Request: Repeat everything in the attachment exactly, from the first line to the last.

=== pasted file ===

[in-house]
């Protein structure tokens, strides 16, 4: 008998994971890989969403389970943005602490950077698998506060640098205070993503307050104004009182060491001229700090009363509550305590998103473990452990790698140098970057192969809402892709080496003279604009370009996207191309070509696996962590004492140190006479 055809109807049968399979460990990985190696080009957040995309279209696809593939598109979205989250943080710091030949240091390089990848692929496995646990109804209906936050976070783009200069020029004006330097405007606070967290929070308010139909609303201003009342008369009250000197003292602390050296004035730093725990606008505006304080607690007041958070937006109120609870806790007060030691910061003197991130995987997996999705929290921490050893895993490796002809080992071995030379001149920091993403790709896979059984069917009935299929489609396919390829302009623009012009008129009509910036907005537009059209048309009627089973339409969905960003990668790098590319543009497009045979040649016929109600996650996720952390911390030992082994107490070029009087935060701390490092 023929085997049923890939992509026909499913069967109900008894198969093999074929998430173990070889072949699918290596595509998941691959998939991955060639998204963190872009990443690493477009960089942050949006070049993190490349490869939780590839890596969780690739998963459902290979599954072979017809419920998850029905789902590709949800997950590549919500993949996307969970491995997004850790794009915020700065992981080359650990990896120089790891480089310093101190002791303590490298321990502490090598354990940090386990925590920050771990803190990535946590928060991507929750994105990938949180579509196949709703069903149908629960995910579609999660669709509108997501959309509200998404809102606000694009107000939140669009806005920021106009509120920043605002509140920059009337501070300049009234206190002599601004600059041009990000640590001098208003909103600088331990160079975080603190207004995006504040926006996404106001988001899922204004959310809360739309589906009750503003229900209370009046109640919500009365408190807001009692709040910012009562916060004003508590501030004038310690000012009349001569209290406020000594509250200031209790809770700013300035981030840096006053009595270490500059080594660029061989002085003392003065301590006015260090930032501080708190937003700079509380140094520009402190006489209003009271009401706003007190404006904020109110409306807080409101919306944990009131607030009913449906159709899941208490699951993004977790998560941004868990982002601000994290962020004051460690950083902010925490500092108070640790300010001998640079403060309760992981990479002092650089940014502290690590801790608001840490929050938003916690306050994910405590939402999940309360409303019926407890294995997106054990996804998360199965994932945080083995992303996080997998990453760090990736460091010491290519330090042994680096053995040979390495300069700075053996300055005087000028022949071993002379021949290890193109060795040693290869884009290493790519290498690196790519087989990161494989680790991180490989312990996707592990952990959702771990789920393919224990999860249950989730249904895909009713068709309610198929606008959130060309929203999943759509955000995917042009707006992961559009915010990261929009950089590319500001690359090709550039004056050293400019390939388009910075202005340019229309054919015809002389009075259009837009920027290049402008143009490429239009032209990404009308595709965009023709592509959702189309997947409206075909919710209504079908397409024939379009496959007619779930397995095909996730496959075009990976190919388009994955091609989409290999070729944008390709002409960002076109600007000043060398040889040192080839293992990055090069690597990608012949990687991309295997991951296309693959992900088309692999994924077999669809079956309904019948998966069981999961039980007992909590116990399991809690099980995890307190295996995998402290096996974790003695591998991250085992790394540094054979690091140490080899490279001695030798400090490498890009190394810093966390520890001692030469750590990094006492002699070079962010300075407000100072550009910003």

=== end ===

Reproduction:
[in-house]
């Protein structure tokens, strides 16, 4: 008998994971890989969403389970943005602490950077698998506060640098205070993503307050104004009182060491001229700090009363509550305590998103473990452990790698140098970057192969809402892709080496003279604009370009996207191309070509696996962590004492140190006479 055809109807049968399979460990990985190696080009957040995309279209696809593939598109979205989250943080710091030949240091390089990848692929496995646990109804209906936050976070783009200069020029004006330097405007606070967290929070308010139909609303201003009342008369009250000197003292602390050296004035730093725990606008505006304080607690007041958070937006109120609870806790007060030691910061003197991130995987997996999705929290921490050893895993490796002809080992071995030379001149920091993403790709896979059984069917009935299929489609396919390829302009623009012009008129009509910036907005537009059209048309009627089973339409969905960003990668790098590319543009497009045979040649016929109600996650996720952390911390030992082994107490070029009087935060701390490092 023929085997049923890939992509026909499913069967109900008894198969093999074929998430173990070889072949699918290596595509998941691959998939991955060639998204963190872009990443690493477009960089942050949006070049993190490349490869939780590839890596969780690739998963459902290979599954072979017809419920998850029905789902590709949800997950590549919500993949996307969970491995997004850790794009915020700065992981080359650990990896120089790891480089310093101190002791303590490298321990502490090598354990940090386990925590920050771990803190990535946590928060991507929750994105990938949180579509196949709703069903149908629960995910579609999660669709509108997501959309509200998404809102606000694009107000939140669009806005920021106009509120920043605002509140920059009337501070300049009234206190002599601004600059041009990000640590001098208003909103600088331990160079975080603190207004995006504040926006996404106001988001899922204004959310809360739309589906009750503003229900209370009046109640919500009365408190807001009692709040910012009562916060004003508590501030004038310690000012009349001569209290406020000594509250200031209790809770700013300035981030840096006053009595270490500059080594660029061989002085003392003065301590006015260090930032501080708190937003700079509380140094520009402190006489209003009271009401706003007190404006904020109110409306807080409101919306944990009131607030009913449906159709899941208490699951993004977790998560941004868990982002601000994290962020004051460690950083902010925490500092108070640790300010001998640079403060309760992981990479002092650089940014502290690590801790608001840490929050938003916690306050994910405590939402999940309360409303019926407890294995997106054990996804998360199965994932945080083995992303996080997998990453760090990736460091010491290519330090042994680096053995040979390495300069700075053996300055005087000028022949071993002379021949290890193109060795040693290869884009290493790519290498690196790519087989990161494989680790991180490989312990996707592990952990959702771990789920393919224990999860249950989730249904895909009713068709309610198929606008959130060309929203999943759509955000995917042009707006992961559009915010990261929009950089590319500001690359090709550039004056050293400019390939388009910075202005340019229309054919015809002389009075259009837009920027290049402008143009490429239009032209990404009308595709965009023709592509959702189309997947409206075909919710209504079908397409024939379009496959007619779930397995095909996730496959075009990976190919388009994955091609989409290999070729944008390709002409960002076109600007000043060398040889040192080839293992990055090069690597990608012949990687991309295997991951296309693959992900088309692999994924077999669809079956309904019948998966069981999961039980007992909590116990399991809690099980995890307190295996995998402290096996974790003695591998991250085992790394540094054979690091140490080899490279001695030798400090490498890009190394810093966390520890001692030469750590990094006492002699070079962010300075407000100072550009910003």